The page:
In a week that saw the indictment of the former U.S. president for inciting a riot in 2021, not everything was a long time coming. Some things—QR-code menus, White Claw, and the ubiquity of Lyfts—still seem to pop up overnight. Take, for example, the city-wide improvisation of dining sheds outside every restaurant at the height of lockdown in New York City; now an institution that enlivens neighborhoods, fills the air with pleasing chatter, and, yes, forestalls the transmission of illness, outdoor dining may be here to stay—but on the proprietor’s dime. A new bill grants restaurants the right to maintain their food sheds, provided they make them a spring and summer feature only; the onus of deconstructing and storing the structures during winter falls squarely on the shoulders of each establishment, while removing a crucial precaution and enormous peace of mind from the sidewalks. If New York City is about one thing, it’s about adjacency and how proximity humanizes the individual and unites communities. Taking our beloved gazebo eateries from us is just another unwelcome yawn in the city that never sleeps.
Ursine of the Times
A zoo in Hangzhou has denied that one of its Malayan sun bears is actually just a guy walking around in a suit after a video showing the supposed carnivore standing on its hind legs went viral. “Some people think I stand like a person,” the bear responded on social media, “but it seems you don’t understand me very well.” Chinese zoos have previously been accused of dyeing dogs to look like wolves and painting donkeys to pass for zebras. This is a hell of a way to find out that we’ve run out of animals and grim tidings for a future when fuzzy costumes and badly fitted heads are all we have left of our existentially endangered wildlife.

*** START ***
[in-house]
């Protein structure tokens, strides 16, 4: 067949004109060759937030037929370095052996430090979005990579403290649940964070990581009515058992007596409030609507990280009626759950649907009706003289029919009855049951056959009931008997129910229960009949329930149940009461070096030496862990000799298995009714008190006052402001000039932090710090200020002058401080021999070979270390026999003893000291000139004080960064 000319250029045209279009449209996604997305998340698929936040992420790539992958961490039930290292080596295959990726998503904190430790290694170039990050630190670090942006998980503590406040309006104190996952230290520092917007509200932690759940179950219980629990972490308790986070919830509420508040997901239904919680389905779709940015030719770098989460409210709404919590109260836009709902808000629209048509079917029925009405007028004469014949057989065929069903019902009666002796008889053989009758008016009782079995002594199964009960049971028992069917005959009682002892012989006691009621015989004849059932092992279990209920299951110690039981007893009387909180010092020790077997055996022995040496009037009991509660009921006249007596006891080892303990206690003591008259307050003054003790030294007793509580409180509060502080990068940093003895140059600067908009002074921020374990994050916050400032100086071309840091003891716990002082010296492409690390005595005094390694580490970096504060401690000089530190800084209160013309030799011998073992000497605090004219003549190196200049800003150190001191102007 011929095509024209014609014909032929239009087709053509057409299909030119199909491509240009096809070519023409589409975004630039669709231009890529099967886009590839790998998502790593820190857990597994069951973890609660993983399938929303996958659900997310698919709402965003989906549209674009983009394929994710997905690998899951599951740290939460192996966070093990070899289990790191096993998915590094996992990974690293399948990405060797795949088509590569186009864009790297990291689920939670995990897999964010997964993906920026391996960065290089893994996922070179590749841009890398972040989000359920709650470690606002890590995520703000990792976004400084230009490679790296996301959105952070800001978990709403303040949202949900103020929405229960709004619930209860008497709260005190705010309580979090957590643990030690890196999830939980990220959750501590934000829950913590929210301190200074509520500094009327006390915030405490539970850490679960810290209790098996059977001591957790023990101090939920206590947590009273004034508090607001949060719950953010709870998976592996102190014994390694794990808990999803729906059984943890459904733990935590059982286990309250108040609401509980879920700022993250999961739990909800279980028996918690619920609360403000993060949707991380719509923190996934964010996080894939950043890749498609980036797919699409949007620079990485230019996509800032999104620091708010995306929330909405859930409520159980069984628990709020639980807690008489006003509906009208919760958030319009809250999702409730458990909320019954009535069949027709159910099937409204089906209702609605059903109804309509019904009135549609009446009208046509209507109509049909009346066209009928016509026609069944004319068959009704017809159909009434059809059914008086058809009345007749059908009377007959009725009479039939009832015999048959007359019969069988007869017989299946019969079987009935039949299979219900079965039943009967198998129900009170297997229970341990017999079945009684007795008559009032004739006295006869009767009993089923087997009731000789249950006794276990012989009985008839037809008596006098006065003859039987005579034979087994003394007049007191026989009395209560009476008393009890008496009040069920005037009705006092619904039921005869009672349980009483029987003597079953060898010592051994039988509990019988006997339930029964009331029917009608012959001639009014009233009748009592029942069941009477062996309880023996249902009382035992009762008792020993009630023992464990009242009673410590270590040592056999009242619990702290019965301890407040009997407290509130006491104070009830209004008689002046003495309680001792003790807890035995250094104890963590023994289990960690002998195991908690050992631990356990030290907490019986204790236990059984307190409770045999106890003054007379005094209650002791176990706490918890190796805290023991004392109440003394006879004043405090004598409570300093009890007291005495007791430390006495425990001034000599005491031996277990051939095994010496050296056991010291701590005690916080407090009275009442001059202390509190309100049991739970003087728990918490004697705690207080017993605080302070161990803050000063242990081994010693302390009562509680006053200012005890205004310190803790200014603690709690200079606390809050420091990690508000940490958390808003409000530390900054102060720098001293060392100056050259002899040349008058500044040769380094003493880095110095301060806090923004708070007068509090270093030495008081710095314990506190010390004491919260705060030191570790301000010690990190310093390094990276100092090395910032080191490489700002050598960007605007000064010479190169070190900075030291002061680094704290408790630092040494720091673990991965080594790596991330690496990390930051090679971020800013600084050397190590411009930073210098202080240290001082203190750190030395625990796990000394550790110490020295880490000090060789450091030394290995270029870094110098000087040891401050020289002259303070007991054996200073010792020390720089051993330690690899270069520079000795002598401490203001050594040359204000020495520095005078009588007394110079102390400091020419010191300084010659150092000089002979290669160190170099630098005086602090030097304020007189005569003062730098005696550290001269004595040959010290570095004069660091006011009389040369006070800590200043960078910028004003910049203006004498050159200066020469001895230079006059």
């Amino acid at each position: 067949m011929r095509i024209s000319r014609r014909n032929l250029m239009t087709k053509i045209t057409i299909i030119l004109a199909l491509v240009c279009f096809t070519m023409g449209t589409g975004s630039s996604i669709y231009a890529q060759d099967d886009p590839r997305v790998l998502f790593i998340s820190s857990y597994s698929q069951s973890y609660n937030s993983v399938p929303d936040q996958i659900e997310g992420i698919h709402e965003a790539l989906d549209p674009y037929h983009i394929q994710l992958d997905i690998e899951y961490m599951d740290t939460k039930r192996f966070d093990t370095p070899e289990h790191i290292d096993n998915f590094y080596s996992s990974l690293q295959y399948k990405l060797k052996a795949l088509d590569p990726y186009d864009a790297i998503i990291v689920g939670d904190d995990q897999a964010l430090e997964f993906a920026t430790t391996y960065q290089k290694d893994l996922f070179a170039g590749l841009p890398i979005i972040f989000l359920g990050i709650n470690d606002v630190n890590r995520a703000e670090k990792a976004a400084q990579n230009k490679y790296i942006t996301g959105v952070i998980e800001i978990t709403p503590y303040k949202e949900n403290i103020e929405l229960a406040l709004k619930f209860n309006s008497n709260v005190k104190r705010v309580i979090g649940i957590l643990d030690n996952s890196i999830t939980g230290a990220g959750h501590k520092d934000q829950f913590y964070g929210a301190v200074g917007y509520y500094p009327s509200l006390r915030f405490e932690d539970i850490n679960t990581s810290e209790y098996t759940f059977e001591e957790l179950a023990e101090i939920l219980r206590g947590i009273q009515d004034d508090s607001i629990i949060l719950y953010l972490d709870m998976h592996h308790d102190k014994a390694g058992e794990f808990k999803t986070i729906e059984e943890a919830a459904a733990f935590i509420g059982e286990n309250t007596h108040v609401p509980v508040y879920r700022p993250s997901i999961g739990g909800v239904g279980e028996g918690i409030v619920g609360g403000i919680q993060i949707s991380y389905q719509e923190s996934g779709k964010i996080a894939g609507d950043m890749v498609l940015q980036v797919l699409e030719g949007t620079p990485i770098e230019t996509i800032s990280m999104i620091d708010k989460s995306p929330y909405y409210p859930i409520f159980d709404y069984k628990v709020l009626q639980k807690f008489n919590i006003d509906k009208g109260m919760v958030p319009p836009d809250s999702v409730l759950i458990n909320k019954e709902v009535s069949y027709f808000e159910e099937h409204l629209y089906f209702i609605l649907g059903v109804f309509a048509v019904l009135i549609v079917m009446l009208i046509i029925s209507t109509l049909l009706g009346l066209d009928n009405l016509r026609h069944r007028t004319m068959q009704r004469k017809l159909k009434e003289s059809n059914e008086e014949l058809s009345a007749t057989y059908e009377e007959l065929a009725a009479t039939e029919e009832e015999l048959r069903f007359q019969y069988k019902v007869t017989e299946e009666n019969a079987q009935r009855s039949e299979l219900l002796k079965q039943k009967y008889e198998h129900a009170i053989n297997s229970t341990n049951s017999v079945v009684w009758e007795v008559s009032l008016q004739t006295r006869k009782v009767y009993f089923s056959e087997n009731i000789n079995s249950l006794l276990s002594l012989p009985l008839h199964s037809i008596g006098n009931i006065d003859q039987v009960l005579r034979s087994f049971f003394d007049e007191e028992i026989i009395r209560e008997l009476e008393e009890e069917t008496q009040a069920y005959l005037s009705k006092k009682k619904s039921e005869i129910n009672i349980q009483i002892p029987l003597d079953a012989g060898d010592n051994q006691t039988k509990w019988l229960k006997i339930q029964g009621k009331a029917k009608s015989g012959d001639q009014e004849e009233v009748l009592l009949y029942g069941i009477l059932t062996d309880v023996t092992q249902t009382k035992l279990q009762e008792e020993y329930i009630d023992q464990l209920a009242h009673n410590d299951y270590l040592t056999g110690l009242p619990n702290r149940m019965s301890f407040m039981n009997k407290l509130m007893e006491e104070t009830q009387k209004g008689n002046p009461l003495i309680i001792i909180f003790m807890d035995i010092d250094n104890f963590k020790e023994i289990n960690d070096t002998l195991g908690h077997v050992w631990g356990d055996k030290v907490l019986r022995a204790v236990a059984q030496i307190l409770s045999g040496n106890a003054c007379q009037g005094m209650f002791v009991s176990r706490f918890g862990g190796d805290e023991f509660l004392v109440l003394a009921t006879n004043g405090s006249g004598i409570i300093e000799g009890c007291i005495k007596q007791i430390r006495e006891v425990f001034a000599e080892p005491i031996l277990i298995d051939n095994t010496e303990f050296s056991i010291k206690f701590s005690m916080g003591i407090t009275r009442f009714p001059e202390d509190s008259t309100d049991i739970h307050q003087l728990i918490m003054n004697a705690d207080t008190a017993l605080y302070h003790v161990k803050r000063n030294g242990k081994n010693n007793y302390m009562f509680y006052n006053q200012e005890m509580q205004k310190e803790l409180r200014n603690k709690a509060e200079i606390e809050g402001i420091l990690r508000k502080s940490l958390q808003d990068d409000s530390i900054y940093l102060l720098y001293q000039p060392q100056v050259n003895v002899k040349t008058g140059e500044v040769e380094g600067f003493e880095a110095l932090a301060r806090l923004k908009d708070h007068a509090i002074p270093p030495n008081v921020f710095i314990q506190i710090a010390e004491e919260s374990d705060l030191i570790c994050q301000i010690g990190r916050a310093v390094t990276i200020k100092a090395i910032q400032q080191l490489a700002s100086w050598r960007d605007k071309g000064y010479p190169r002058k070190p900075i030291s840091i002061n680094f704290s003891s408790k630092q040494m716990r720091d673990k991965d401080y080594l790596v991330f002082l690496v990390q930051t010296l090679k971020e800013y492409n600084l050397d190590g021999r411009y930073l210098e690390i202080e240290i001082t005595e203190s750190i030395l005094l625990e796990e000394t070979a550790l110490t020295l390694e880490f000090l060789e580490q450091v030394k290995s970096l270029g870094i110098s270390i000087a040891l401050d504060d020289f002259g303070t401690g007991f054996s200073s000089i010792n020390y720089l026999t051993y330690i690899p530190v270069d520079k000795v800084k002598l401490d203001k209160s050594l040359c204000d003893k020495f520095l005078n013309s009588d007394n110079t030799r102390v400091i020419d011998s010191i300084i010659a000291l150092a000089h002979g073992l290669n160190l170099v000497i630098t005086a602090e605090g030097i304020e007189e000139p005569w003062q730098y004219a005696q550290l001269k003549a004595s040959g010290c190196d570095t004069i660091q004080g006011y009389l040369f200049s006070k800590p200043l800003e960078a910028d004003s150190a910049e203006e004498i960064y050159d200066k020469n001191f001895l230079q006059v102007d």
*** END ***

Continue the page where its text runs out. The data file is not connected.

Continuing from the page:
A real estate agent in Canada has been fined about $15,000 for taking milk from a client’s refrigerator and drinking from the carton in full view of the house’s camera, which is as close as even the Great White North is to come to legislating not being disgusting. Let politeness dictate how we approach criminal hygiene. We don’t want a technocracy; we want a nice-archy. For the nice people! Take the eighty-seven-year-old Brunswick woman who fought off a teenage attacker and then fed him peanut and honey crackers until the police arrived. Creative use of crime-stemming delectables is proof that the best offense is a delightful senior citizen with a well-stocked pantry.
All’s Well That Stairwell
An enterprising Londoner with the pulp-hero sobriquet of Simon Squibb recently won a disused stairwell for around $32,000 at auction and, though the four flights of stairs go nowhere, plans to turn it into a pop-up office, an ad hub, and possibly a bank to help people make investments in things like abandoned staircases. Elsewhere in England, two counties lost internet access for days after rodents chewed through the underground wires. This is, of course, a protest against the English censorship laws deeply restricting rats from self-expression on the internet, but now the vermin are in control of our broadcast, and news is no longer the exclusive purview of foxes.
Death Sold Separately
Barbiecore continues to be the fad that defines the Western world, causing record shortages of pink paint and increasingly far-fetched product tie-ins, which may have reached a nadir this week with hot pink “dream coffins” being hawked by funeral homes across Latin America so “you can rest like Barbie.” The best part is that future archeologists will conclude that you were one groovy pharaoh. Not content to cash in on our doll-themed blockbusters, the four horsemen of the apocalypse decamped to Florida, where one-fifth of the country’s cases of leprosy have made Orlando even more pestilential than usual. The CDC reports that the disease has become endemic to the area; some experts blame mangy armadillos. And a new arthropod has been found lurking beneath Los Angeles: blind, glassy, and possessing 486 legs. Please join us in welcoming the Los Angles Thread Millipede to the genome, your nightmares, and 2023, in which fear, contagion, and pastels continue to trend.